U.S. Oil Giants Poised to Gain on Keystone Pipeline

08-05-2011 // Amy Harder

The following is an excerpt from the National Journal.

After Kensington

Three major American oil companies are poised to gain big if the Obama administration green-lights a controversial pipeline that would send 700,000 barrels of oil a day from the oil sands of Alberta, Canada, to refineries in Texas.

Shell, Valero, and ConocoPhillips are expected to ship oil via the Keystone XL pipeline if it’s approved, according to the companies and TransCanada, the Canadian company seeking to build the pipeline. Two Canadian companies, Canadian Natural Resources Limited and Cenovus Energy, also have signaled interest in using the pipeline.

The U.S. State Department has said it will decide by the end of the year whether to approve the pipeline. Its approval is needed because the pipeline would cross international borders.

Debate over the project has focused largely on its environmental and economic impacts. It would more than double the oil capacity—from 591,000 barrels to 1.3 million barrels a day—being shipped through the TransCanada pipeline system, a branch of which is already operating from Alberta to Illinois and Oklahoma. TransCanada hopes to start operating Keystone XL by 2013, which would run 1,700 miles in total from Alberta to Texas.

Some congressional Democrats and environmental groups oppose the Keystone XL project because of concerns about the extraction and production of oil sands, with processes that are more detrimental to the environment than conventional oil drilling. The method emits more greenhouse gases and damages the land around the extraction area. Supporters of the project say it is critical to weaning the U.S. off oil from unstable areas like the Middle East.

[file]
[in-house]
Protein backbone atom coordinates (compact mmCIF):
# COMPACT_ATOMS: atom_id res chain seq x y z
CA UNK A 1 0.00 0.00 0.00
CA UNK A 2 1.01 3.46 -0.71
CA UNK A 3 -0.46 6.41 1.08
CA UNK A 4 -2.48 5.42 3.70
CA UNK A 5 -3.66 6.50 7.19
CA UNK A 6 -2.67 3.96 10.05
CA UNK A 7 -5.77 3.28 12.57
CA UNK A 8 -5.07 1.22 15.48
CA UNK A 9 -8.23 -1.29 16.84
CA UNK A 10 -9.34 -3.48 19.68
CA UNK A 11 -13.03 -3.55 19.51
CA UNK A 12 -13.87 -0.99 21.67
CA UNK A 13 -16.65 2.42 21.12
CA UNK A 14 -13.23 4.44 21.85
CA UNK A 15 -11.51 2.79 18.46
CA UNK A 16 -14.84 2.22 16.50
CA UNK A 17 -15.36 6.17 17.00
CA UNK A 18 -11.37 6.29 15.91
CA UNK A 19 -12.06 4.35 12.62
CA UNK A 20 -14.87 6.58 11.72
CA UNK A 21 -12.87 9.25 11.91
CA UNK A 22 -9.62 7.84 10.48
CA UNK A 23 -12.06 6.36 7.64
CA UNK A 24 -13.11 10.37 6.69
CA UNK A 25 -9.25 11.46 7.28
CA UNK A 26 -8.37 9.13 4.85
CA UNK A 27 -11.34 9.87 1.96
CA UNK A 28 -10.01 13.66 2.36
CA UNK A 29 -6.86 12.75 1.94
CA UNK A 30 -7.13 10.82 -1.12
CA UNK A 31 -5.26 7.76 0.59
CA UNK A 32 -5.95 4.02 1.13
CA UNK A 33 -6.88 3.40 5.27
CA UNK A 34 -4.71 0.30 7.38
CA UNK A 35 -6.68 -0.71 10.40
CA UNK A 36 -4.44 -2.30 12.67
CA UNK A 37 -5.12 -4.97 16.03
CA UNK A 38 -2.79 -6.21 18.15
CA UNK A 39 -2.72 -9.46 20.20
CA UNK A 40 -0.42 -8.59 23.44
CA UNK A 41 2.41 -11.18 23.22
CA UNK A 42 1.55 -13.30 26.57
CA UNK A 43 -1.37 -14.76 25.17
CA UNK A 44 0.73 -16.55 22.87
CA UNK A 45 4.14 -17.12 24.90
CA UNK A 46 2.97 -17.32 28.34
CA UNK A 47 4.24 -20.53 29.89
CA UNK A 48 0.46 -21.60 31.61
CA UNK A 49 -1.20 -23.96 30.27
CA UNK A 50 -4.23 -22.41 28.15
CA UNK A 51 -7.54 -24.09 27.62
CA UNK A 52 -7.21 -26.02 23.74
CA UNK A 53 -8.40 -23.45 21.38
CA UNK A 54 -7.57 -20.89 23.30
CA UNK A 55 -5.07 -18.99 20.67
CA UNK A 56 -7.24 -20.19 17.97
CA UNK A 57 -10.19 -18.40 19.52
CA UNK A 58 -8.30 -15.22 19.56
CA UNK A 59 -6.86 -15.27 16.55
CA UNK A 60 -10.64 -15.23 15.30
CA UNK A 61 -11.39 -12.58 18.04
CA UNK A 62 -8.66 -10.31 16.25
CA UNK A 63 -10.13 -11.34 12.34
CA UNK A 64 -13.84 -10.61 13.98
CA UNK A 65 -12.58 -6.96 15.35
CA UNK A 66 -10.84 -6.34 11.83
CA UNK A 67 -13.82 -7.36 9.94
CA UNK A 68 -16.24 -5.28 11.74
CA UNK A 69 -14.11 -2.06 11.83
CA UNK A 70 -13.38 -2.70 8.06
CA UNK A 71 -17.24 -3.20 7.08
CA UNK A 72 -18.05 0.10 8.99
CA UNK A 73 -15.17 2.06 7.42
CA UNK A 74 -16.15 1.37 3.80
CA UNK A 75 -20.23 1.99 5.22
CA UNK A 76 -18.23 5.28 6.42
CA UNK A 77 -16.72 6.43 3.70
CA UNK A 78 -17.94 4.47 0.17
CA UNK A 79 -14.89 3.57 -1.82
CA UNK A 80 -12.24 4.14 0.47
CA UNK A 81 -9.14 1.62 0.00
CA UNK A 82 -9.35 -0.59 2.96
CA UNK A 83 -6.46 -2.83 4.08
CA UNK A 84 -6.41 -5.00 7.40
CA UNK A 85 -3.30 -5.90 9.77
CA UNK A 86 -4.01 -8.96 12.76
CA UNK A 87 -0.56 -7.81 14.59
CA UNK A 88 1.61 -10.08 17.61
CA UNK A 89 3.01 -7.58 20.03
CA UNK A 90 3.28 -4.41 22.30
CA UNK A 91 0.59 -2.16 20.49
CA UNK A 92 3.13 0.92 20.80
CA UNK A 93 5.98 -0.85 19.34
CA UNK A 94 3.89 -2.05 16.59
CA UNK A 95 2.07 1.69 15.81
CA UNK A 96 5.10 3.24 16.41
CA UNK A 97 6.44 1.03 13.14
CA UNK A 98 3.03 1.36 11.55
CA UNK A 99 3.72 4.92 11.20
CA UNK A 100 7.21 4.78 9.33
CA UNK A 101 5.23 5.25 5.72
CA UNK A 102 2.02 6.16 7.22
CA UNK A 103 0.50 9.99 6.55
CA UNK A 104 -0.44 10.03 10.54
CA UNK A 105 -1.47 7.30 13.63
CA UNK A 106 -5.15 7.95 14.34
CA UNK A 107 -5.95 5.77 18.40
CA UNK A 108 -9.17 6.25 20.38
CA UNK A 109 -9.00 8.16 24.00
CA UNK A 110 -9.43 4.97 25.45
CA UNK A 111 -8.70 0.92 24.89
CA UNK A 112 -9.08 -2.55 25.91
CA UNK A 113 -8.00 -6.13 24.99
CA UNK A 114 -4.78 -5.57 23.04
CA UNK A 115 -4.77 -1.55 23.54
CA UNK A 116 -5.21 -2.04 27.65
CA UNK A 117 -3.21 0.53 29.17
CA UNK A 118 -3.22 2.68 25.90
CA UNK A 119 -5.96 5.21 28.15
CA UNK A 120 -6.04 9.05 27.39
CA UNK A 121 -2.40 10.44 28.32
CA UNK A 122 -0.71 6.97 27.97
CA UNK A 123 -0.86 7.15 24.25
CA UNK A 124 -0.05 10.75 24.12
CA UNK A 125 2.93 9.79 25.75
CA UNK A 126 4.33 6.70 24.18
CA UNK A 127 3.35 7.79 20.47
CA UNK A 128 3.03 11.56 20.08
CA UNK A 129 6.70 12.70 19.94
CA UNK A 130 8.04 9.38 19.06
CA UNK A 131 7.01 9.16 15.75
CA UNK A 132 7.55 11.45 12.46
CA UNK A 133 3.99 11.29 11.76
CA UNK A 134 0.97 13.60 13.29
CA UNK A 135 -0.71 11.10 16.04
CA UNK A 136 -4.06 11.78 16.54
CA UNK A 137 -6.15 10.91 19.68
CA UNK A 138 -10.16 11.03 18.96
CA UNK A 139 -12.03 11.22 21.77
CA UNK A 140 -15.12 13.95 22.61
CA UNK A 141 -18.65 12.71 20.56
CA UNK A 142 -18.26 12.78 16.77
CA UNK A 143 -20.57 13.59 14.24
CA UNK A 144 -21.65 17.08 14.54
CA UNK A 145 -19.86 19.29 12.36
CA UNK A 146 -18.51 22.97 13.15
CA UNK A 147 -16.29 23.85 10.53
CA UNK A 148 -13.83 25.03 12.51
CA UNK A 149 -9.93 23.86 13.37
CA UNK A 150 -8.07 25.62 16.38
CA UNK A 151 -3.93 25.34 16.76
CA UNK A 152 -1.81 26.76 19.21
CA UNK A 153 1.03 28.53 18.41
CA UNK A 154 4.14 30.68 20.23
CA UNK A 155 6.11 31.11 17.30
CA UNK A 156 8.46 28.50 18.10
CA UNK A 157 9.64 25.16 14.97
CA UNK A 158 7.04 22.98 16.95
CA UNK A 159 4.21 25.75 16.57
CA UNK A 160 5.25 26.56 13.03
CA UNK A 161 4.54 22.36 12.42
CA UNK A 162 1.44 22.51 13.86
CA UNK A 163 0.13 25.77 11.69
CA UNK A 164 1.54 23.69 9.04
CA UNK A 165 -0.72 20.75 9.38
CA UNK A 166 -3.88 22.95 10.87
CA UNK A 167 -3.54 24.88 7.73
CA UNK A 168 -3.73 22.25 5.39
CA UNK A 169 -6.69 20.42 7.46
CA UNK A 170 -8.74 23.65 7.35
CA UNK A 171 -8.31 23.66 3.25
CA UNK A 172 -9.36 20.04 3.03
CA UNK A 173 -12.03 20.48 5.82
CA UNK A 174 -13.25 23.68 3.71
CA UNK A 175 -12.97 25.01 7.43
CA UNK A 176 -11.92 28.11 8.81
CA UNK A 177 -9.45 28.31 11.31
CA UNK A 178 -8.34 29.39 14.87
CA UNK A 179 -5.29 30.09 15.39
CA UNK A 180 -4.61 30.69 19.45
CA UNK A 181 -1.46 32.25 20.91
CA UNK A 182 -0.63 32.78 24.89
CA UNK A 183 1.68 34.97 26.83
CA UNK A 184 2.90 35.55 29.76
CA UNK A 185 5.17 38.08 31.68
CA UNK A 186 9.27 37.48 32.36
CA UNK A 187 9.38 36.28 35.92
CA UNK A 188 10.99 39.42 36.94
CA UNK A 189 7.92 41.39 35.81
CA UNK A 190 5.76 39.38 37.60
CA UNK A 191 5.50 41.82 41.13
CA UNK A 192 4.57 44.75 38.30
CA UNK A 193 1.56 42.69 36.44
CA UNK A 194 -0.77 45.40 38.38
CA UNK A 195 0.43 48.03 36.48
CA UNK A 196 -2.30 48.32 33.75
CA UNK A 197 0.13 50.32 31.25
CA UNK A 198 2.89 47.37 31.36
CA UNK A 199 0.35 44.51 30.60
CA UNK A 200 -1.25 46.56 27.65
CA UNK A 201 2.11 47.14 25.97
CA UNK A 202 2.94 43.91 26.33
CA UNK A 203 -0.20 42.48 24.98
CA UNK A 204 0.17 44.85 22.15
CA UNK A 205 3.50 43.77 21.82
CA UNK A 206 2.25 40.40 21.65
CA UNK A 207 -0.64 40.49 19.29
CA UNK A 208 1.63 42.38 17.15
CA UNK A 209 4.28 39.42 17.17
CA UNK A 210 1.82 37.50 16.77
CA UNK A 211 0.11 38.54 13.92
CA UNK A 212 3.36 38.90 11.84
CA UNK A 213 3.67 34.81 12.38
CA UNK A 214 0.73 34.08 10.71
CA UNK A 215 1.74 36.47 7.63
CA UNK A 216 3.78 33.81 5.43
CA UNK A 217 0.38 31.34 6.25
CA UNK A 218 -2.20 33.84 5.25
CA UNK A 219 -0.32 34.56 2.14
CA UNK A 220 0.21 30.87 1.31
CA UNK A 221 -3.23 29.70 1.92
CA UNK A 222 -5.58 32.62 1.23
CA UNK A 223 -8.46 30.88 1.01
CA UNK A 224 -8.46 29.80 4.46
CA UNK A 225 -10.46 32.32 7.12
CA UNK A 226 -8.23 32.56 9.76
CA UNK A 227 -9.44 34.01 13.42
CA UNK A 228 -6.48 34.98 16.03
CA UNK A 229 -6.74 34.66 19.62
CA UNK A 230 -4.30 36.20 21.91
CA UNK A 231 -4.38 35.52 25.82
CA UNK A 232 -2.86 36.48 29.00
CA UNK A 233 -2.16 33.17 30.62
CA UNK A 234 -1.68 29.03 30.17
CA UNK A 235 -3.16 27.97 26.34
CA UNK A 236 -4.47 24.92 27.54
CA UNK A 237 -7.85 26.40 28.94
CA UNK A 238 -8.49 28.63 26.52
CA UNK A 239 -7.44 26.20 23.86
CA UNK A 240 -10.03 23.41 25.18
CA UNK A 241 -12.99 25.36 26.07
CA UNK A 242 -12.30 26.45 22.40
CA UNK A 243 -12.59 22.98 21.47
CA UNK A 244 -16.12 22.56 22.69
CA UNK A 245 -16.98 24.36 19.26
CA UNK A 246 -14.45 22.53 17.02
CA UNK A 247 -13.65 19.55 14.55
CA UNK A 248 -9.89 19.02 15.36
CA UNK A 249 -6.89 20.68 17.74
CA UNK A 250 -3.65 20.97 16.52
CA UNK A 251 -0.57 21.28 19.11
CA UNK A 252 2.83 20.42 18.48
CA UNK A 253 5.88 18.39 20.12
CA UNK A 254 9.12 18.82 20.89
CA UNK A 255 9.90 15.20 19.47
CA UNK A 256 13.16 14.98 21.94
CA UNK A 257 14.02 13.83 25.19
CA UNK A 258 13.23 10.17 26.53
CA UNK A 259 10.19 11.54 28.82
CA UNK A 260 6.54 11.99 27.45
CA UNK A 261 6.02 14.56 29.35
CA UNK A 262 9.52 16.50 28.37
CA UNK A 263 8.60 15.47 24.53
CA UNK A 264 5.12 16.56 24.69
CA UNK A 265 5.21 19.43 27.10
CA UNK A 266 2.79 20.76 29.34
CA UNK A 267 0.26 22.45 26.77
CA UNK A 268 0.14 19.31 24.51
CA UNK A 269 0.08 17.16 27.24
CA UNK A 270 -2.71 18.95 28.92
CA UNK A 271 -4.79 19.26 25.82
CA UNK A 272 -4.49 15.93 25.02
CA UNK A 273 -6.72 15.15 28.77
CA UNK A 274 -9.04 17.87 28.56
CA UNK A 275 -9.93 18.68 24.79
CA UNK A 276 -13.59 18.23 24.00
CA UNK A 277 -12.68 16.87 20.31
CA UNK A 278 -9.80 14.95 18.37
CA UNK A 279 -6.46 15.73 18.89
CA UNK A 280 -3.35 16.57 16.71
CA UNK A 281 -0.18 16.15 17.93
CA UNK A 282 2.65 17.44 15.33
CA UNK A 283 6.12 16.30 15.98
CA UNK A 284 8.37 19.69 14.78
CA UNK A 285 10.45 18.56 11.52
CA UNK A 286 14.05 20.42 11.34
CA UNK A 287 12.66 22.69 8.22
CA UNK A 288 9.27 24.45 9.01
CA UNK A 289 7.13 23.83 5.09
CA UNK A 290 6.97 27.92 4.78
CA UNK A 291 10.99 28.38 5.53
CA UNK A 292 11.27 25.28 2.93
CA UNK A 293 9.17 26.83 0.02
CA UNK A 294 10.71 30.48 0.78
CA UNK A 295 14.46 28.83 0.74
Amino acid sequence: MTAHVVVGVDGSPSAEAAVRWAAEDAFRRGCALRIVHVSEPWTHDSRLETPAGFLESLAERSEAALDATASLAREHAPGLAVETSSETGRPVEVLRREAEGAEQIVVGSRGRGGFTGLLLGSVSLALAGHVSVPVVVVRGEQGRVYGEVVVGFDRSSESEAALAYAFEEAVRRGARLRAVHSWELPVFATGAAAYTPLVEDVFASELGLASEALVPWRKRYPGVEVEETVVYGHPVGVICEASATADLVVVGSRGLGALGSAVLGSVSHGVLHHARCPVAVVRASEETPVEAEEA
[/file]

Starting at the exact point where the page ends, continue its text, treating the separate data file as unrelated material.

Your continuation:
Little attention has been paid to what specific companies are positioned to benefit the most should the project be approved, and what that could mean for the oil shipped through the pipeline.

Shell is more than doubling its refining capacity—from 275,000 to 600,000 barrels of oil a day—at a refinery in Port Arthur, Texas. Port Arthur is one of two destinations for oil that would be shipped via Keystone XL. That refinery is half-owned by Saudi Aramco, the state-owned oil company of Saudi Arabia. The final destination for the additional oil refined at Port Arthur remains to be seen. But the connection between Shell and Saudi Aramco is galvanizing environmentalists.

“Oil companies say this will reduce our dependence on Middle Eastern oil, but in reality the pipeline will shift tar sands oil coming into America’s Midwest and send it instead to port refineries controlled by Saudi Arabia, who can then charge higher prices or ship it anywhere in the world,” said Jeremy Symons, senior vice president for conservation and education at the National Wildlife Federation. “America is becoming the middleman in the global oil business.”

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